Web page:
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Samsung has started shifting more of their production out of South Korea and into Vietnam to make sure their flagship phones can continue assembly, but they’re likely to face the same problem Nintendo had. The assembly might be happening in Vietnam, but the actual assembly is still reliant on parts coming from China, slowing down overall production. Nintendo already had to apologise for a delay in hardware and accessory shipments worldwide because of the effect of the coronavirus, and the natural impact of that throughout the course of the year will be felt on available supply – and cost – as manufacturing slowly trickles back up to full speed.

But even once that happens, consumers are going to eat a higher cost at the end. The first reason is simple: companies won’t want to be as exposed to global shocks like this ever again. It’s not just the effect of the global pandemic, but the impact of the trade wars between the United States and China, which put a massive dent into Apple and Samsung’s revenue projections last year.

“The pandemic results in higher logistics and human resource costs within the consumer electronics supply chain while lowering revenues, potentially triggering an industry-wide reorganisation and reshuffle,” industry analysts TrendForce said in a report into the memory industry.

On top of that, you’ve got a massive spike in demand. Two major Australian PC retailers told me over the last few days how sales and marketing activity is at a high right now, with companies looking to take advantage in the rise of workers needing more tech equipment as they find themselves in various states of quarantine. Retailers are able to service orders now, thanks to that inventory reserve. But once that stock is sold, prices are likely to rise if the manufacturing delays continue.

“We are expecting to potentially see some price increases if supply is effected by manufacturing delays, over the past couple of months,” one retailer told Kotaku Australia. It’s also highly possible that prices will soar anyway, as companies absorb the cost of guaranteeing casual, warehouse and part-time staff wages when they’re unable to work, not to mention the downturn in expected revenue and profits over the last two quarters. Some companies have worked out solutions, like staggering the rostering of staff, but not all firms involved in the shipping and warehouse management have worked out the best solution yet. And once we get through the other side of the coronavirus and companies diversify their supply chain to manage risk, that will add cost to the bottom line – all of which, eventually, will be passed onto the consumer.

As one local manager explained, parts simply aren’t going to be cheap as they are today. The cost for storage – that’s your SSDs and NVMe drives, in practical terms – have already been hit. TrendForce are projecting prices for DRAM and 3D NAND memory – which is what goes into every laptop, PC and gaming console – to rise by anywhere from 15 percent to 30 percent. Shipments of laptops and production of smartphones is likely to take a hit, and that’s after supply DRAM and NAND storage was hit by a dispute between Japan and South Korea. The fact that more sectors are moving away from older storage tech – old platter drives are basically dead as far as modern consumer tech is confirmed.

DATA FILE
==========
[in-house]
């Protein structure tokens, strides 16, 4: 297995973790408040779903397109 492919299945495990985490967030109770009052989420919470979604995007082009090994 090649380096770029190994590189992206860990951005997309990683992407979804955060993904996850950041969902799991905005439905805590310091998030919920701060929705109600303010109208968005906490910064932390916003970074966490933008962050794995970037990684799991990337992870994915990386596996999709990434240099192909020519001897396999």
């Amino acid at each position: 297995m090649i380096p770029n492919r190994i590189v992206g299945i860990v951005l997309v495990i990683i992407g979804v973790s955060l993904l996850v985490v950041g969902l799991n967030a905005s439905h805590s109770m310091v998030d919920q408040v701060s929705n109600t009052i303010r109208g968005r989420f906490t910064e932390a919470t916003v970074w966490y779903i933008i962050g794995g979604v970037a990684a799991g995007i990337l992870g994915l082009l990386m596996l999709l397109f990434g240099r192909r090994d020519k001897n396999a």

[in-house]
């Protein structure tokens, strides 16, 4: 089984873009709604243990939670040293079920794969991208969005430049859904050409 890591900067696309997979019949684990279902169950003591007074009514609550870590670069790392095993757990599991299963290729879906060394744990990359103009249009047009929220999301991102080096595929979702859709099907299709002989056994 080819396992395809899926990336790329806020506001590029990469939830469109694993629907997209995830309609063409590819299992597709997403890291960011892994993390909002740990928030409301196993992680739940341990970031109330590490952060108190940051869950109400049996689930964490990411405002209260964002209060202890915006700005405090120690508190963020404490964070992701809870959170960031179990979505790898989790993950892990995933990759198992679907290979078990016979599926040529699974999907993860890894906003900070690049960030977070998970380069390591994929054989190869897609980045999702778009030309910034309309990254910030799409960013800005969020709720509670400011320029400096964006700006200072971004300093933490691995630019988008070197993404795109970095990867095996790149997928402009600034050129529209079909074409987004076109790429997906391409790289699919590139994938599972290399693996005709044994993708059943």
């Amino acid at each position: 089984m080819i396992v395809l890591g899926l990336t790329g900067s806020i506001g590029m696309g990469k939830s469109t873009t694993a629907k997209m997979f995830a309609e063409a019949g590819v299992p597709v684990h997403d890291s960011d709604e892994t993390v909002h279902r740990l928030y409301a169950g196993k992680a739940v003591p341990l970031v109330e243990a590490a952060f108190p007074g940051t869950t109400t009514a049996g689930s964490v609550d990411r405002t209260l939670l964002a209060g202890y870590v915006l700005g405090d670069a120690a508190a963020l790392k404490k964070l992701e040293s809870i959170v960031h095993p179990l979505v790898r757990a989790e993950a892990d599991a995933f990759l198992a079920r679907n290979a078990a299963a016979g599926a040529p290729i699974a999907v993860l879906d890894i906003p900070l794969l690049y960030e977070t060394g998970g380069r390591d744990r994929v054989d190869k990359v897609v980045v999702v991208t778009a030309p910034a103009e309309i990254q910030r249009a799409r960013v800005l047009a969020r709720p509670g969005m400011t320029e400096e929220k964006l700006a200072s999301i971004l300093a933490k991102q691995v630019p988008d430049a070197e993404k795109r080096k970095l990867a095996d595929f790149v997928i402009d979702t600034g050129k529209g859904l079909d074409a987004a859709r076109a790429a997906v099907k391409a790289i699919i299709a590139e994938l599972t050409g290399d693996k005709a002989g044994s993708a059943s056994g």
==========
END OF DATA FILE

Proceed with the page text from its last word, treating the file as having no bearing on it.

“Regarding market demand, the pandemic’s rapid proliferation will severely impede economic and social activities and subsequently hinder consumer purchasing power,” TrendForce argued.

We’ve seen this before. Floods in Thailand back in 2011 resulted in worldwide shortages of hard drives, with around 14,000 factories being shut down and over 600,000 workers out of employment. Western Digital copped a 60 percent hit to their quarterly revenue. Firms started moving their production out of Thailand to other countries to minimise their exposure – China being one of them.

Now, all of this comes with a caveat. If countries double down and limit the spread of the virus faster than anticipated – although that’s reliant on leadership being ahead of the curve and not behind – then production could restart just fine in three months, shipping will resume as per normal, and everyone’s games, tech and components will all be fine.

But that’s the best possible case scenario, and we’re a long way away from that. The mortality rate might not be as high as some feared, but most countries are still struggling to test and identify how many people are infected, Australia included. The longer that carries on, the more disruption there will be to global business. And that’s not even factoring the impact of countries shutting down their borders or completely isolating.

It also helps that, honestly, PCs are in a pretty good place. SSDs have been at a decent price for a long time. The competition between Intel and AMD has left CPU prices in a great spot – especially gamers looking at hexa or octa-core rigs – and the cost of DDR4-3200 and DDR4-3600 RAM has halved over the last two years. That said, I don’t have great news if you were hoping for an RTX 2080 Ti to be affordable any time soon.

Image: PC Part Picker

I don’t mention all of this to cause panic or concern. It’s just an acknowledgement of a simple reality. The supply of components on store shelves is going to run out shortly, and it’s not going to be refilled to the same volume any time soon – and when it comes back, it’s likely to be more expensive. And the longer the coronavirus pandemic continues, the more that situation will evolve from a temporary shock into a permanent impact on consumer electronics.